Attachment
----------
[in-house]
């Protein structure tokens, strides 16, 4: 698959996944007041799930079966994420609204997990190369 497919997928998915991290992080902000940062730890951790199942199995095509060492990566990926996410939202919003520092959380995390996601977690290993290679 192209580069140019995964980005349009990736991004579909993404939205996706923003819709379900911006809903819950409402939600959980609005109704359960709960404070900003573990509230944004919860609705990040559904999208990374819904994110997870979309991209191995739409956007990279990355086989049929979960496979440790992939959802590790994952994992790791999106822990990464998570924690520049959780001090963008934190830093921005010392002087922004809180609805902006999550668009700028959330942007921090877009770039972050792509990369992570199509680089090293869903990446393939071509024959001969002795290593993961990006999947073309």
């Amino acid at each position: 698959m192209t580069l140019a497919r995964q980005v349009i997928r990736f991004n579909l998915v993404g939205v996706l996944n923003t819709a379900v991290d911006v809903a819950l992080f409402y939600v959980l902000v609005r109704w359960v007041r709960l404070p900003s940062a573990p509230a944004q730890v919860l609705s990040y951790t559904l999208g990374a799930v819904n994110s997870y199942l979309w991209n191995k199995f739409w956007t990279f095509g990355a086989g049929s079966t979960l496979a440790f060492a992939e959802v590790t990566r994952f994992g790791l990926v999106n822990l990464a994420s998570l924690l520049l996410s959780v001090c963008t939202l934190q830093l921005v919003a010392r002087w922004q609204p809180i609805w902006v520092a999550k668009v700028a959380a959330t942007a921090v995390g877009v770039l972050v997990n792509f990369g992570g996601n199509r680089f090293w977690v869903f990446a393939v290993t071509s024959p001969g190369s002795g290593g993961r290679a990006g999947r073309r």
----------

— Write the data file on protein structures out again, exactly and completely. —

[in-house]
């Protein structure tokens, strides 16, 4: 698959996944007041799930079966994420609204997990190369 497919997928998915991290992080902000940062730890951790199942199995095509060492990566990926996410939202919003520092959380995390996601977690290993290679 192209580069140019995964980005349009990736991004579909993404939205996706923003819709379900911006809903819950409402939600959980609005109704359960709960404070900003573990509230944004919860609705990040559904999208990374819904994110997870979309991209191995739409956007990279990355086989049929979960496979440790992939959802590790994952994992790791999106822990990464998570924690520049959780001090963008934190830093921005010392002087922004809180609805902006999550668009700028959330942007921090877009770039972050792509990369992570199509680089090293869903990446393939071509024959001969002795290593993961990006999947073309």
């Amino acid at each position: 698959m192209t580069l140019a497919r995964q980005v349009i997928r990736f991004n579909l998915v993404g939205v996706l996944n923003t819709a379900v991290d911006v809903a819950l992080f409402y939600v959980l902000v609005r109704w359960v007041r709960l404070p900003s940062a573990p509230a944004q730890v919860l609705s990040y951790t559904l999208g990374a799930v819904n994110s997870y199942l979309w991209n191995k199995f739409w956007t990279f095509g990355a086989g049929s079966t979960l496979a440790f060492a992939e959802v590790t990566r994952f994992g790791l990926v999106n822990l990464a994420s998570l924690l520049l996410s959780v001090c963008t939202l934190q830093l921005v919003a010392r002087w922004q609204p809180i609805w902006v520092a999550k668009v700028a959380a959330t942007a921090v995390g877009v770039l972050v997990n792509f990369g992570g996601n199509r680089f090293w977690v869903f990446a393939v290993t071509s024959p001969g190369s002795g290593g993961r290679a990006g999947r073309r």